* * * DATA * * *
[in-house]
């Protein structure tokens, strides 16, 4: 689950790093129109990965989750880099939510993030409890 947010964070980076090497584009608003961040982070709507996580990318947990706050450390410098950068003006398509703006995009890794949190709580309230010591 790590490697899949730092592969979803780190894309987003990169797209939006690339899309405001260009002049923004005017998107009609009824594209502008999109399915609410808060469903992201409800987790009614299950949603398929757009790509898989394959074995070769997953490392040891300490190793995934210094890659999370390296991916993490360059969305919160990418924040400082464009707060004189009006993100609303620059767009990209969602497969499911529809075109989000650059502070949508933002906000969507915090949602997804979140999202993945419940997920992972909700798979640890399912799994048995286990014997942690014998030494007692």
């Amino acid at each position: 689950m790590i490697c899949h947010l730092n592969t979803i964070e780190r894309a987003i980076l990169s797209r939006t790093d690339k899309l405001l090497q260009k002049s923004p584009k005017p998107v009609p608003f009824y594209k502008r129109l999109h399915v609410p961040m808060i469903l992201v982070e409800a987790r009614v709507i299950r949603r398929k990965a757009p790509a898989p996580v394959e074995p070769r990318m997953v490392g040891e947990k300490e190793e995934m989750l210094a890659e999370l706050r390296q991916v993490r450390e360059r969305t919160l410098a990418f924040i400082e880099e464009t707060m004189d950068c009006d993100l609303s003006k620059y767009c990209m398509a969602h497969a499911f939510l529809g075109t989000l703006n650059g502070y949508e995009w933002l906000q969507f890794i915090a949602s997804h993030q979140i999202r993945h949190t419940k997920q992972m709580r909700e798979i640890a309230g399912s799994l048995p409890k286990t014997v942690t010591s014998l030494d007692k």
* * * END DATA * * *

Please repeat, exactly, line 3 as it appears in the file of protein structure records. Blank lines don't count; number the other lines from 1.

């Amino acid at each position: 689950m790590i490697c899949h947010l730092n592969t979803i964070e780190r894309a987003i980076l990169s797209r939006t790093d690339k899309l405001l090497q260009k002049s923004p584009k005017p998107v009609p608003f009824y594209k502008r129109l999109h399915v609410p961040m808060i469903l992201v982070e409800a987790r009614v709507i299950r949603r398929k990965a757009p790509a898989p996580v394959e074995p070769r990318m997953v490392g040891e947990k300490e190793e995934m989750l210094a890659e999370l706050r390296q991916v993490r450390e360059r969305t919160l410098a990418f924040i400082e880099e464009t707060m004189d950068c009006d993100l609303s003006k620059y767009c990209m398509a969602h497969a499911f939510l529809g075109t989000l703006n650059g502070y949508e995009w933002l906000q969507f890794i915090a949602s997804h993030q979140i999202r993945h949190t419940k997920q992972m709580r909700e798979i640890a309230g399912s799994l048995p409890k286990t014997v942690t010591s014998l030494d007692k």